The Huffington Post writes, "To the uninitiated viewer, watching an hour of Beck's psychotic ravings, crackpot conspiracy theories, maudlin tales of personal tragedy, and generally demented sky-is-falling routine must feel a little like stepping out of reality and into a Dali painting."
True or not, drama sells, and Beck's rating have skyrocketed and helped to recently make Fox News the numer one cable news channel on TV.
Helping to fuel his national attention are Beck's notoriously unrepentant loose-lips. In November, he demanded the first ever Muslim elected to congress, Senator Keith Ellison, prove to him on air that he was not "working with our enemies." He also called Cindy Sheehan a "pretty big prostitute," has joked about cooking Jews in ovens, has hinted at promoting armed rebellion against the government, has publicly defended the man who recently murdered immigrants in Pittsburgh, and has suggested that Barack Obama is the anti-Christ. In response to the latter, Keith Olbermann named him the "Worst Person in the World" and said, "Why do you ask, Glenn? Worried about somebody giving you competition?"
Fox's Sheppard Smith might be Beck's colleague, but he is definately not a fan
However, it's not just the "liberal media" that Beck has to worry about. Sheppard Smith, another Fox News anchor, is probably lucky to still have a job after mocking Beck on air in a serious of contemptuous critiques (view right).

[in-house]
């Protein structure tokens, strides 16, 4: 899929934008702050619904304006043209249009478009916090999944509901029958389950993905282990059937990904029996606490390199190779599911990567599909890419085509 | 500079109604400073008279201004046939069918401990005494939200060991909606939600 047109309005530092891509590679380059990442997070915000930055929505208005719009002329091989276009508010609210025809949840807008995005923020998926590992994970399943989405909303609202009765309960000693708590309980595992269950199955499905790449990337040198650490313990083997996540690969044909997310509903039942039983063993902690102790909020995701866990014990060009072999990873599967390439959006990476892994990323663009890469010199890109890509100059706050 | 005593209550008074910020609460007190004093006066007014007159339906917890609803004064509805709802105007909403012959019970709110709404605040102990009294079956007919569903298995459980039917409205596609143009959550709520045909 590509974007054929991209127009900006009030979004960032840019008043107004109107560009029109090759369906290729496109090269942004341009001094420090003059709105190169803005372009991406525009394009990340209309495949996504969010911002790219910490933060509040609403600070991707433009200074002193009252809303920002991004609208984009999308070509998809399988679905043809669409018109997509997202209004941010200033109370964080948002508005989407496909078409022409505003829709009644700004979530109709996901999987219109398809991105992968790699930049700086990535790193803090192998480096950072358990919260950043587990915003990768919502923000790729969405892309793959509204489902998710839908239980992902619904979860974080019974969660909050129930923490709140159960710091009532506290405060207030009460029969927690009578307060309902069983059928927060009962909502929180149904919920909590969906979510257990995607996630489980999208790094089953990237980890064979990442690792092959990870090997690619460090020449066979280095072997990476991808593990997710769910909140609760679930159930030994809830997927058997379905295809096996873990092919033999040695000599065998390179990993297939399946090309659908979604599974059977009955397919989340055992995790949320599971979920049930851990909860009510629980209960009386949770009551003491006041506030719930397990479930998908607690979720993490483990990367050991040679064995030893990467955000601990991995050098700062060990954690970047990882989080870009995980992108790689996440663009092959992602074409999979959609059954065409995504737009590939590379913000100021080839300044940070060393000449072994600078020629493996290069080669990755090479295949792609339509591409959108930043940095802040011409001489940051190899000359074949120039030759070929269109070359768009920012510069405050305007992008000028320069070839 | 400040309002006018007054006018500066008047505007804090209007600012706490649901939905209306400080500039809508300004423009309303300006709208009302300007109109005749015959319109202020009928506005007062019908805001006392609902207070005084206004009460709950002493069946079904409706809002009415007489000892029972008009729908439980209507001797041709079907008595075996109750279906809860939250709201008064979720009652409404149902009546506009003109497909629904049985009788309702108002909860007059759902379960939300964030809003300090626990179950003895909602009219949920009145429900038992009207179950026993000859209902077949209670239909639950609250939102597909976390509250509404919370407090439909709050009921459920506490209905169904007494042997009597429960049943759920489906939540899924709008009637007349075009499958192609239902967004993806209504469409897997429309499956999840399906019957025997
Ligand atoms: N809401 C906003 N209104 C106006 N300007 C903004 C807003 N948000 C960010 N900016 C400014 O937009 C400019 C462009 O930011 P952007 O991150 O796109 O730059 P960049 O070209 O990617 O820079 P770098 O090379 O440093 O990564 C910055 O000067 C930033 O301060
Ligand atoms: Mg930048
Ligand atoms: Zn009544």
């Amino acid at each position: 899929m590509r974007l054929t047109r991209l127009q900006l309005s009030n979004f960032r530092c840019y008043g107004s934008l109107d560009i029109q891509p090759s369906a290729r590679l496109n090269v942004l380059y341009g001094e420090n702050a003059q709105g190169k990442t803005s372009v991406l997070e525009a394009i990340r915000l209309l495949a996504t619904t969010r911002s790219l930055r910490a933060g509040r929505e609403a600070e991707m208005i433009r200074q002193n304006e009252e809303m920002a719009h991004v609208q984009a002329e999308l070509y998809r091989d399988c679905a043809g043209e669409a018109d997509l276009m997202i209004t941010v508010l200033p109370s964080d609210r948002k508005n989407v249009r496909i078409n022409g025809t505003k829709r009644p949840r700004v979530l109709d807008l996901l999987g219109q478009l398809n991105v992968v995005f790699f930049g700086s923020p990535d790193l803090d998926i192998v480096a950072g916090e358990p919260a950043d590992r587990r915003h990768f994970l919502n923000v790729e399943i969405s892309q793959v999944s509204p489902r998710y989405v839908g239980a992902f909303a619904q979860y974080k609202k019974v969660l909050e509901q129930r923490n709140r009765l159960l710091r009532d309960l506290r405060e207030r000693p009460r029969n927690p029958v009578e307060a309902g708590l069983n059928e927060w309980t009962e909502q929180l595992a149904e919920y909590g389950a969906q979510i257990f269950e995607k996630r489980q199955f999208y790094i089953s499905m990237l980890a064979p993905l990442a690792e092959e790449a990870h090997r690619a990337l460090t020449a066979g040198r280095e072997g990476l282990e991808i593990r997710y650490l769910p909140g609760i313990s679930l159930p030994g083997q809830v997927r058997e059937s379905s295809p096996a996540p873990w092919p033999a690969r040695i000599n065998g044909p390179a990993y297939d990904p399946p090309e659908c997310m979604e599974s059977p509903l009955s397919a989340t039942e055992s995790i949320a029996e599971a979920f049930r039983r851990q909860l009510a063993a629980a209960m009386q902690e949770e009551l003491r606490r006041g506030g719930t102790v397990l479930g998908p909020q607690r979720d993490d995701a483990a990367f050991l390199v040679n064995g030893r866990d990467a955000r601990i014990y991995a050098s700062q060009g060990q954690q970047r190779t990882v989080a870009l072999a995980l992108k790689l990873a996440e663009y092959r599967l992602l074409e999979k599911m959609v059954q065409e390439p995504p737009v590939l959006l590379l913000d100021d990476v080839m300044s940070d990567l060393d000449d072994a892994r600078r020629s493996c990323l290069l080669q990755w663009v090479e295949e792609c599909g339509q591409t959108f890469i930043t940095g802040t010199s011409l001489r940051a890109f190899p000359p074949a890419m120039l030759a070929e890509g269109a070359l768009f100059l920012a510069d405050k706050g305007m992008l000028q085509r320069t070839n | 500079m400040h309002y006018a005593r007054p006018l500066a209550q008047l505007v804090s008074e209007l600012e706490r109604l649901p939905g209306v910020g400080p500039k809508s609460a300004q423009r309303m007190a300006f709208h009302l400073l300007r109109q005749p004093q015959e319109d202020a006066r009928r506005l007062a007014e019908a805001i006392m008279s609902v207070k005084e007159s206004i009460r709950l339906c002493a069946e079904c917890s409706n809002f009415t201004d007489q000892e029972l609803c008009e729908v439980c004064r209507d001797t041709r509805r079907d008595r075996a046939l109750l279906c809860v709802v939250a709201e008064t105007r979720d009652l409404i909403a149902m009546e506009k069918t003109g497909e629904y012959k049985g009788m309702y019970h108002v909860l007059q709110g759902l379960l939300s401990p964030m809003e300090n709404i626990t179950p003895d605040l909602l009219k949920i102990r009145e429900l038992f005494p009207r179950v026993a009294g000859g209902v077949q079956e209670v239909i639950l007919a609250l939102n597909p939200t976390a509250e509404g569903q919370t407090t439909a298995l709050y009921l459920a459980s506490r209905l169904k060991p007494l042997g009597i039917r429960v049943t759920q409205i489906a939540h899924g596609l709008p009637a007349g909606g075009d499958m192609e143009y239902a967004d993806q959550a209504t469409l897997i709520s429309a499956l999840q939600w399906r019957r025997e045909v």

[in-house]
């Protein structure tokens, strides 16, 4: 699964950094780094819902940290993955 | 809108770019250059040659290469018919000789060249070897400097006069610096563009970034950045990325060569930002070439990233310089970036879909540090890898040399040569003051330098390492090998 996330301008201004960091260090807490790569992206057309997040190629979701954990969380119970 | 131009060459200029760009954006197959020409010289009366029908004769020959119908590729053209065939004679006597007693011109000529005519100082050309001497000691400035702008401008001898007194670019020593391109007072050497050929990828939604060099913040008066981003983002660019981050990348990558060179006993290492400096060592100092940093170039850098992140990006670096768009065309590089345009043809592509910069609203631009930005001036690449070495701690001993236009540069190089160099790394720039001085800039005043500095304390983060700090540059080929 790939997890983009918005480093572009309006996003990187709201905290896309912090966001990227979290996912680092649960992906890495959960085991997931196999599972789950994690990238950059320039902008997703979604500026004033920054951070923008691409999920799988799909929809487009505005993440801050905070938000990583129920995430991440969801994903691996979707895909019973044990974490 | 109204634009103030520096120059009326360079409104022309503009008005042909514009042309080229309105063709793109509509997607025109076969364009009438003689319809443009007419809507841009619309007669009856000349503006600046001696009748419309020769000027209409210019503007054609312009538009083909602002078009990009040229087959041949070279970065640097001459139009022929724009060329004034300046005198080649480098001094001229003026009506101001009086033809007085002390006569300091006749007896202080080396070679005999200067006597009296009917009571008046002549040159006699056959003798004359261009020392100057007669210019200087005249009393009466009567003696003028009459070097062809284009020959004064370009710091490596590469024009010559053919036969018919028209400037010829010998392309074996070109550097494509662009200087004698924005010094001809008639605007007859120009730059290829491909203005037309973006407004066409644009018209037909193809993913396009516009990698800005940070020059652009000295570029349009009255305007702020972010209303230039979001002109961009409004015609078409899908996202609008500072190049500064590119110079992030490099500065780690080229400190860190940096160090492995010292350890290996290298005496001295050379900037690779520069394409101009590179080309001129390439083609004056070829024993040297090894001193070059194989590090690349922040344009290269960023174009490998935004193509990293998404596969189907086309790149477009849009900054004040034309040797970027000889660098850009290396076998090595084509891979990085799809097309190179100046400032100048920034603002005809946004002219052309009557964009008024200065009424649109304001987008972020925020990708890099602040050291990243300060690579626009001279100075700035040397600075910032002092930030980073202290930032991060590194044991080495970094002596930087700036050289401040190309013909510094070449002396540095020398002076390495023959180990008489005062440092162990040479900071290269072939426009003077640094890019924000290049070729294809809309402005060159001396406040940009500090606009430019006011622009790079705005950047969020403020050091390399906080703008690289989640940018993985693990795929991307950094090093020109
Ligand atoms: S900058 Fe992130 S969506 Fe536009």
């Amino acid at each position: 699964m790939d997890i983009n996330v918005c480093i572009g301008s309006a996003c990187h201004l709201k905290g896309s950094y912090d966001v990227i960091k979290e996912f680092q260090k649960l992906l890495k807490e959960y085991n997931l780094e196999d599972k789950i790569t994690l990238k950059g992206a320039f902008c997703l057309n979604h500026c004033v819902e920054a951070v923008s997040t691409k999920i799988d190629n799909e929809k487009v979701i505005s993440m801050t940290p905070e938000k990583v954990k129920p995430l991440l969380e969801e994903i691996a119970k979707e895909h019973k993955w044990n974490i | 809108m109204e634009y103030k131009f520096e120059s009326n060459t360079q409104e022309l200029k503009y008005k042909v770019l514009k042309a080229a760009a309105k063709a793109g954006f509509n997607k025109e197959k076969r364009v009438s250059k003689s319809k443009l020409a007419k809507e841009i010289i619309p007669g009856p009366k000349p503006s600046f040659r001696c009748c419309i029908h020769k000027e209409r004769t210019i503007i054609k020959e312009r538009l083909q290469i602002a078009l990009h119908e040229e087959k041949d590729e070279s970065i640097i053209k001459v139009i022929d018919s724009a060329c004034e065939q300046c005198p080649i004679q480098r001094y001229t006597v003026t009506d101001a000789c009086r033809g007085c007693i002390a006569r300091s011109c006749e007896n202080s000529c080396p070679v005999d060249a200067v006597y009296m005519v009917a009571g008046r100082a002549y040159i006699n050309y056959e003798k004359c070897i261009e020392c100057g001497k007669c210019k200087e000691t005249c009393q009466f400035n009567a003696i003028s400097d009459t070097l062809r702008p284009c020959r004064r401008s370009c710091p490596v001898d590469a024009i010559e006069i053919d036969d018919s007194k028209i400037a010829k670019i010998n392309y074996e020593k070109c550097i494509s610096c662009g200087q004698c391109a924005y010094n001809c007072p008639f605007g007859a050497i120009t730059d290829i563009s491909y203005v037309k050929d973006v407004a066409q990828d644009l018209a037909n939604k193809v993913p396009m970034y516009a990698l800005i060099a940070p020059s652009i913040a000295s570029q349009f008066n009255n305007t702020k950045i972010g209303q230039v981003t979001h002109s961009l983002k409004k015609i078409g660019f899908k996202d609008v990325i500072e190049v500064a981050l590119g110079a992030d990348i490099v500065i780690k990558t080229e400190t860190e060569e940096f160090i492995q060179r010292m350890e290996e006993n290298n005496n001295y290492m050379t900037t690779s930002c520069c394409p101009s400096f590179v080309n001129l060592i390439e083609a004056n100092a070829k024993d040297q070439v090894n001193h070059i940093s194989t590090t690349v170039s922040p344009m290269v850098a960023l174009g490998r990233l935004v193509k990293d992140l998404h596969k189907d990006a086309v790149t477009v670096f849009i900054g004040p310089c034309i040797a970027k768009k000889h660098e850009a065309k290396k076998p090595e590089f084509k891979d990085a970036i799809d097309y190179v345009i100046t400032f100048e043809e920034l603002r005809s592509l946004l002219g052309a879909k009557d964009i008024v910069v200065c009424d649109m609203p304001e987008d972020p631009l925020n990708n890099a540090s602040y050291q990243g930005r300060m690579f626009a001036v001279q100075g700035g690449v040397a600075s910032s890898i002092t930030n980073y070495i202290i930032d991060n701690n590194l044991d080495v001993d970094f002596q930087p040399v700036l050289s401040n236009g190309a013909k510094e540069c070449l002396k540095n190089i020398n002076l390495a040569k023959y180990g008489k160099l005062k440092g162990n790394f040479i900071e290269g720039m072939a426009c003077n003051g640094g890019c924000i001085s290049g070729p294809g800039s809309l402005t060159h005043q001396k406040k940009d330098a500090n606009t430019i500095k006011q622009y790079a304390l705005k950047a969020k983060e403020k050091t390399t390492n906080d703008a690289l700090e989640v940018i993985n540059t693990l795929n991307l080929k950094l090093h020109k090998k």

Beck has also been called a "televangelist" by some groups for making money off of his conversion story through, books, tapes, and one-man-show tours.
In a surprisingly harsh move, one the most damning criticisms of Beck came from the usually flippant, yet jestful Stephen Colbert who only a few day ago recorded a lengthy and devastating segment (view here) slamming Beck for mocking victims of the September 11th attacks, "you know it took me about a year to start hating the 9/11 victims' families? I don't hate all of them. I hate probably about 10 of them. But when I see a 9-11 victim family on television, or whatever, I'm just like, 'Oh, shut up!' I'm so sick of them because they're always complaining. And we did our best for them."
Controversies aside, Glenn Beck is now a tremendously powerful and influential figure within the realm of conservative politics, and Utahns seem to love him. A few weeks ago, the LA Times reported this at the scene of one his tapings at Fox:
"Shortly before airtime Monday, the 45-year-old host bounced on his feet in the chilly studio, quickly racing through the show's opening on a teleprompter. Suddenly, he stopped short."
"'We still have 90 seconds -- why don't you tell me about last night's ratings?'" he said to his producer in the control room upstairs. The word came back through his earpiece: 2.2 million viewers, more than CNN, MSNBC and HLN combined at that hour. A grin spread across Beck's face."
"'Wow, we're closing in on O'Reilly!' he exclaimed jovially. 'I'm coming for him!'"